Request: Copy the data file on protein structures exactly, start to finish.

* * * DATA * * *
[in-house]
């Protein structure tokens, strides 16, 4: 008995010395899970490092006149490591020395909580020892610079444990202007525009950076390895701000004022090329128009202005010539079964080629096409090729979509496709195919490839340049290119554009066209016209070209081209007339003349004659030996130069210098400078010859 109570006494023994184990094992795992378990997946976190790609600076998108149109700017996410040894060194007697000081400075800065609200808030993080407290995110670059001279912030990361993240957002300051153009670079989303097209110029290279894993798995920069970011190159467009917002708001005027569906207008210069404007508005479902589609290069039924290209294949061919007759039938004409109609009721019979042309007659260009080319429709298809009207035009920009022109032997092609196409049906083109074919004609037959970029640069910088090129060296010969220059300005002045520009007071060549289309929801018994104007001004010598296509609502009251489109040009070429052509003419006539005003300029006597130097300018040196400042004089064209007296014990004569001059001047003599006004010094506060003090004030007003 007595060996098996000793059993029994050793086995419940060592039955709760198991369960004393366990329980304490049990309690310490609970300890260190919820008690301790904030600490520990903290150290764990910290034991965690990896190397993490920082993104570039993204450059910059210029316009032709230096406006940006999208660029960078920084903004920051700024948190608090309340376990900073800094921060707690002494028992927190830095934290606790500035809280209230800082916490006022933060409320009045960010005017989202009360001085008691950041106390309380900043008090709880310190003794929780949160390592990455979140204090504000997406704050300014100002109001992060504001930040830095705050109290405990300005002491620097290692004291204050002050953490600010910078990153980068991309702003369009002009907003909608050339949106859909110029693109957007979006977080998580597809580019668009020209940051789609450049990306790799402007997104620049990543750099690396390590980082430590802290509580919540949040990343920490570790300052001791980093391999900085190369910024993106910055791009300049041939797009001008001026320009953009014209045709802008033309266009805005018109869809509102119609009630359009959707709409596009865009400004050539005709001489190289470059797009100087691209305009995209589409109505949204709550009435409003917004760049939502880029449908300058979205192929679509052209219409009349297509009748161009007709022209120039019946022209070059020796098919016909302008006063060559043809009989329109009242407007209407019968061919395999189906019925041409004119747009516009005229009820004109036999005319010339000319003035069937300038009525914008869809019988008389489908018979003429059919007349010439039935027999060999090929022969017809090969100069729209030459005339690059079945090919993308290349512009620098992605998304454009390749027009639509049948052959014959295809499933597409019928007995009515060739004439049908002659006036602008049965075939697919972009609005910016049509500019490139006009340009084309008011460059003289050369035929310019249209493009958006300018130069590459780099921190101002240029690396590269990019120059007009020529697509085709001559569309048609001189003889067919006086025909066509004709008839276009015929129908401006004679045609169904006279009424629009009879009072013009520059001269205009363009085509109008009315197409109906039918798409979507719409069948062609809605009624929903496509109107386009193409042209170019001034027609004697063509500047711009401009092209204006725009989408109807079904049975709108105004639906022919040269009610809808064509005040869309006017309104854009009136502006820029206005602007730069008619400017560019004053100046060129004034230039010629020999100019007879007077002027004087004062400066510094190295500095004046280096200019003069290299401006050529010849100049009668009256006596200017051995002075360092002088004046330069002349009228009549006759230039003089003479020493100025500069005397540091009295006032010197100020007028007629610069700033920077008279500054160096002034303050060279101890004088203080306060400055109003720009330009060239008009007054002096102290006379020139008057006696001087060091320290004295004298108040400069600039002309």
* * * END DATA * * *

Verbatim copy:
[in-house]
């Protein structure tokens, strides 16, 4: 008995010395899970490092006149490591020395909580020892610079444990202007525009950076390895701000004022090329128009202005010539079964080629096409090729979509496709195919490839340049290119554009066209016209070209081209007339003349004659030996130069210098400078010859 109570006494023994184990094992795992378990997946976190790609600076998108149109700017996410040894060194007697000081400075800065609200808030993080407290995110670059001279912030990361993240957002300051153009670079989303097209110029290279894993798995920069970011190159467009917002708001005027569906207008210069404007508005479902589609290069039924290209294949061919007759039938004409109609009721019979042309007659260009080319429709298809009207035009920009022109032997092609196409049906083109074919004609037959970029640069910088090129060296010969220059300005002045520009007071060549289309929801018994104007001004010598296509609502009251489109040009070429052509003419006539005003300029006597130097300018040196400042004089064209007296014990004569001059001047003599006004010094506060003090004030007003 007595060996098996000793059993029994050793086995419940060592039955709760198991369960004393366990329980304490049990309690310490609970300890260190919820008690301790904030600490520990903290150290764990910290034991965690990896190397993490920082993104570039993204450059910059210029316009032709230096406006940006999208660029960078920084903004920051700024948190608090309340376990900073800094921060707690002494028992927190830095934290606790500035809280209230800082916490006022933060409320009045960010005017989202009360001085008691950041106390309380900043008090709880310190003794929780949160390592990455979140204090504000997406704050300014100002109001992060504001930040830095705050109290405990300005002491620097290692004291204050002050953490600010910078990153980068991309702003369009002009907003909608050339949106859909110029693109957007979006977080998580597809580019668009020209940051789609450049990306790799402007997104620049990543750099690396390590980082430590802290509580919540949040990343920490570790300052001791980093391999900085190369910024993106910055791009300049041939797009001008001026320009953009014209045709802008033309266009805005018109869809509102119609009630359009959707709409596009865009400004050539005709001489190289470059797009100087691209305009995209589409109505949204709550009435409003917004760049939502880029449908300058979205192929679509052209219409009349297509009748161009007709022209120039019946022209070059020796098919016909302008006063060559043809009989329109009242407007209407019968061919395999189906019925041409004119747009516009005229009820004109036999005319010339000319003035069937300038009525914008869809019988008389489908018979003429059919007349010439039935027999060999090929022969017809090969100069729209030459005339690059079945090919993308290349512009620098992605998304454009390749027009639509049948052959014959295809499933597409019928007995009515060739004439049908002659006036602008049965075939697919972009609005910016049509500019490139006009340009084309008011460059003289050369035929310019249209493009958006300018130069590459780099921190101002240029690396590269990019120059007009020529697509085709001559569309048609001189003889067919006086025909066509004709008839276009015929129908401006004679045609169904006279009424629009009879009072013009520059001269205009363009085509109008009315197409109906039918798409979507719409069948062609809605009624929903496509109107386009193409042209170019001034027609004697063509500047711009401009092209204006725009989408109807079904049975709108105004639906022919040269009610809808064509005040869309006017309104854009009136502006820029206005602007730069008619400017560019004053100046060129004034230039010629020999100019007879007077002027004087004062400066510094190295500095004046280096200019003069290299401006050529010849100049009668009256006596200017051995002075360092002088004046330069002349009228009549006759230039003089003479020493100025500069005397540091009295006032010197100020007028007629610069700033920077008279500054160096002034303050060279101890004088203080306060400055109003720009330009060239008009007054002096102290006379020139008057006696001087060091320290004295004298108040400069600039002309």